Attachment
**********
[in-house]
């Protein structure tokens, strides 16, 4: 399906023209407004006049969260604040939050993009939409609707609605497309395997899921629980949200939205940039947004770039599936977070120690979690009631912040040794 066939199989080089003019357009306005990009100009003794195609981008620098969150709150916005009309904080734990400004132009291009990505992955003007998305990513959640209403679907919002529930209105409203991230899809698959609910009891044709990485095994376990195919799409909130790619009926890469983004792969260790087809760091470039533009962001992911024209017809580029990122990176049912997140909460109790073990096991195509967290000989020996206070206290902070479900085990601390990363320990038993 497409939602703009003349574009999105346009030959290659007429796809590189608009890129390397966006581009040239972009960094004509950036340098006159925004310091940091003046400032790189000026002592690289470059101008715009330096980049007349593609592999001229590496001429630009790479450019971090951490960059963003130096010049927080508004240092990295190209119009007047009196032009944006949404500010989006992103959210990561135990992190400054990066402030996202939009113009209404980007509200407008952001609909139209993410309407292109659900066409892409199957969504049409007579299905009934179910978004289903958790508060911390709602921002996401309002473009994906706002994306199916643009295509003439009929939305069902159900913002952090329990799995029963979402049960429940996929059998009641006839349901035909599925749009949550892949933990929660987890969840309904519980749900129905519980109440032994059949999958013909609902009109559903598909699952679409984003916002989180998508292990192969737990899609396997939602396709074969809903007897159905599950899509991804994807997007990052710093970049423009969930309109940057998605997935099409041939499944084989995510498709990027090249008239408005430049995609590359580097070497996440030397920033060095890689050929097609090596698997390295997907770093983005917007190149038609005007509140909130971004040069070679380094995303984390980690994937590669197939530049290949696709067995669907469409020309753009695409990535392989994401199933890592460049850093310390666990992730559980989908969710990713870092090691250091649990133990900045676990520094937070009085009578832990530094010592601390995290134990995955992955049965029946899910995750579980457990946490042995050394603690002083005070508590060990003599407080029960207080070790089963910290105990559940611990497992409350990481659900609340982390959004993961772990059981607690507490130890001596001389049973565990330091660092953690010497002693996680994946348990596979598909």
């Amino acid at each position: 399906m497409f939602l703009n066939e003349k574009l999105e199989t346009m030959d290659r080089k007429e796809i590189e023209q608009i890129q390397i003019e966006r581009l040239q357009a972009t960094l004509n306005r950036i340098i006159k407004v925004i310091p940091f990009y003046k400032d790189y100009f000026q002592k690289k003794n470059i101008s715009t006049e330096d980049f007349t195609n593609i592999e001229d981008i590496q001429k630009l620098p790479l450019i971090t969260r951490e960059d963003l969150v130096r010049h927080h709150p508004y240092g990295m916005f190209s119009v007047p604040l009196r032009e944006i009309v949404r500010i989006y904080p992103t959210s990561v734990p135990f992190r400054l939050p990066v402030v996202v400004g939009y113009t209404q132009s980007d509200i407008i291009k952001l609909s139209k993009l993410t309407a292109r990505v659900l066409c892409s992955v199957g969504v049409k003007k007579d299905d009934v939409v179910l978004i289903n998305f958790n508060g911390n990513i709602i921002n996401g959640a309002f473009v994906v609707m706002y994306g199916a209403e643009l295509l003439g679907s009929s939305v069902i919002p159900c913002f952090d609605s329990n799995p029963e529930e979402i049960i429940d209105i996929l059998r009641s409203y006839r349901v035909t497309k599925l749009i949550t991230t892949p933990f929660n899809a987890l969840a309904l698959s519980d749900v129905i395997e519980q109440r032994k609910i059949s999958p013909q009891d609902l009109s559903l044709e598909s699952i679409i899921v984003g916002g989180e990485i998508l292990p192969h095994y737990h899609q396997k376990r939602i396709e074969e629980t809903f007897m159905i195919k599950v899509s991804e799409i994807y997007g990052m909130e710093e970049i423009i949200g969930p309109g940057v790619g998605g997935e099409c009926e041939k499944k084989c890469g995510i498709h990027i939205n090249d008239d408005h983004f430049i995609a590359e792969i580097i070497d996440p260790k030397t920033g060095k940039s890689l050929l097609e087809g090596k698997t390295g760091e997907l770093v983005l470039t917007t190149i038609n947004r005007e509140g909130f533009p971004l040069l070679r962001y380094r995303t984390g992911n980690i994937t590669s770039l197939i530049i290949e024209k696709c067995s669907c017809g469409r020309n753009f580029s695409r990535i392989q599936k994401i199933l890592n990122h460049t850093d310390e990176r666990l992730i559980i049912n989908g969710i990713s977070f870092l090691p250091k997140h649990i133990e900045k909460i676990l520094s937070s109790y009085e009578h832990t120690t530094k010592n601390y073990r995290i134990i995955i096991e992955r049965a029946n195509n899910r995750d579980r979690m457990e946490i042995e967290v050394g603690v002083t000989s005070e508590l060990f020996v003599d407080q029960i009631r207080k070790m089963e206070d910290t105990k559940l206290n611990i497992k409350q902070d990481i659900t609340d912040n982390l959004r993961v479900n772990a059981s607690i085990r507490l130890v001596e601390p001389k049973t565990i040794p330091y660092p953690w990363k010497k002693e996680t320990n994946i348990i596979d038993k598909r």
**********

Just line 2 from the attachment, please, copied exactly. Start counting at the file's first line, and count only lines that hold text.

């Protein structure tokens, strides 16, 4: 399906023209407004006049969260604040939050993009939409609707609605497309395997899921629980949200939205940039947004770039599936977070120690979690009631912040040794 066939199989080089003019357009306005990009100009003794195609981008620098969150709150916005009309904080734990400004132009291009990505992955003007998305990513959640209403679907919002529930209105409203991230899809698959609910009891044709990485095994376990195919799409909130790619009926890469983004792969260790087809760091470039533009962001992911024209017809580029990122990176049912997140909460109790073990096991195509967290000989020996206070206290902070479900085990601390990363320990038993 497409939602703009003349574009999105346009030959290659007429796809590189608009890129390397966006581009040239972009960094004509950036340098006159925004310091940091003046400032790189000026002592690289470059101008715009330096980049007349593609592999001229590496001429630009790479450019971090951490960059963003130096010049927080508004240092990295190209119009007047009196032009944006949404500010989006992103959210990561135990992190400054990066402030996202939009113009209404980007509200407008952001609909139209993410309407292109659900066409892409199957969504049409007579299905009934179910978004289903958790508060911390709602921002996401309002473009994906706002994306199916643009295509003439009929939305069902159900913002952090329990799995029963979402049960429940996929059998009641006839349901035909599925749009949550892949933990929660987890969840309904519980749900129905519980109440032994059949999958013909609902009109559903598909699952679409984003916002989180998508292990192969737990899609396997939602396709074969809903007897159905599950899509991804994807997007990052710093970049423009969930309109940057998605997935099409041939499944084989995510498709990027090249008239408005430049995609590359580097070497996440030397920033060095890689050929097609090596698997390295997907770093983005917007190149038609005007509140909130971004040069070679380094995303984390980690994937590669197939530049290949696709067995669907469409020309753009695409990535392989994401199933890592460049850093310390666990992730559980989908969710990713870092090691250091649990133990900045676990520094937070009085009578832990530094010592601390995290134990995955992955049965029946899910995750579980457990946490042995050394603690002083005070508590060990003599407080029960207080070790089963910290105990559940611990497992409350990481659900609340982390959004993961772990059981607690507490130890001596001389049973565990330091660092953690010497002693996680994946348990596979598909």